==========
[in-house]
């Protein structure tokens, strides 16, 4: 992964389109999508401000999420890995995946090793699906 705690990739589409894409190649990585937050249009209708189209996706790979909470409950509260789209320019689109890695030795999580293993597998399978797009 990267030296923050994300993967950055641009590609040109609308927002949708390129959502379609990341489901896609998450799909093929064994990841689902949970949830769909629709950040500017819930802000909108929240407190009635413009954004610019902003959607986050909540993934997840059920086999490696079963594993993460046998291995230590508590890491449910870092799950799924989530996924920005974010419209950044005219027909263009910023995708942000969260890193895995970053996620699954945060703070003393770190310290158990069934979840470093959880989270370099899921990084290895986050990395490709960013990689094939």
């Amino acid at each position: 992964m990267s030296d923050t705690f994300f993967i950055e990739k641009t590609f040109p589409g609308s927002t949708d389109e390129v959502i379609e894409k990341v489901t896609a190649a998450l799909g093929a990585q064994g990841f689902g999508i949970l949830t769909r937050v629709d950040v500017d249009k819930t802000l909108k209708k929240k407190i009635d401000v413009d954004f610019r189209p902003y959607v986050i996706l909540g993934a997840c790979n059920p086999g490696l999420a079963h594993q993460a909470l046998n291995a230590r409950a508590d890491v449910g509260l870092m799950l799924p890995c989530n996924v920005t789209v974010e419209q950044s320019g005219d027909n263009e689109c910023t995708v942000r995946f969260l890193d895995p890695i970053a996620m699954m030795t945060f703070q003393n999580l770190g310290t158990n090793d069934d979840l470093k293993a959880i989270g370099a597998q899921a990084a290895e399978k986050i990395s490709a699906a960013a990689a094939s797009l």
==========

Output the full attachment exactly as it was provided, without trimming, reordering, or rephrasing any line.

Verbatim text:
[in-house]
């Protein structure tokens, strides 16, 4: 992964389109999508401000999420890995995946090793699906 705690990739589409894409190649990585937050249009209708189209996706790979909470409950509260789209320019689109890695030795999580293993597998399978797009 990267030296923050994300993967950055641009590609040109609308927002949708390129959502379609990341489901896609998450799909093929064994990841689902949970949830769909629709950040500017819930802000909108929240407190009635413009954004610019902003959607986050909540993934997840059920086999490696079963594993993460046998291995230590508590890491449910870092799950799924989530996924920005974010419209950044005219027909263009910023995708942000969260890193895995970053996620699954945060703070003393770190310290158990069934979840470093959880989270370099899921990084290895986050990395490709960013990689094939």
């Amino acid at each position: 992964m990267s030296d923050t705690f994300f993967i950055e990739k641009t590609f040109p589409g609308s927002t949708d389109e390129v959502i379609e894409k990341v489901t896609a190649a998450l799909g093929a990585q064994g990841f689902g999508i949970l949830t769909r937050v629709d950040v500017d249009k819930t802000l909108k209708k929240k407190i009635d401000v413009d954004f610019r189209p902003y959607v986050i996706l909540g993934a997840c790979n059920p086999g490696l999420a079963h594993q993460a909470l046998n291995a230590r409950a508590d890491v449910g509260l870092m799950l799924p890995c989530n996924v920005t789209v974010e419209q950044s320019g005219d027909n263009e689109c910023t995708v942000r995946f969260l890193d895995p890695i970053a996620m699954m030795t945060f703070q003393n999580l770190g310290t158990n090793d069934d979840l470093k293993a959880i989270g370099a597998q899921a990084a290895e399978k986050i990395s490709a699906a960013a990689a094939s797009l």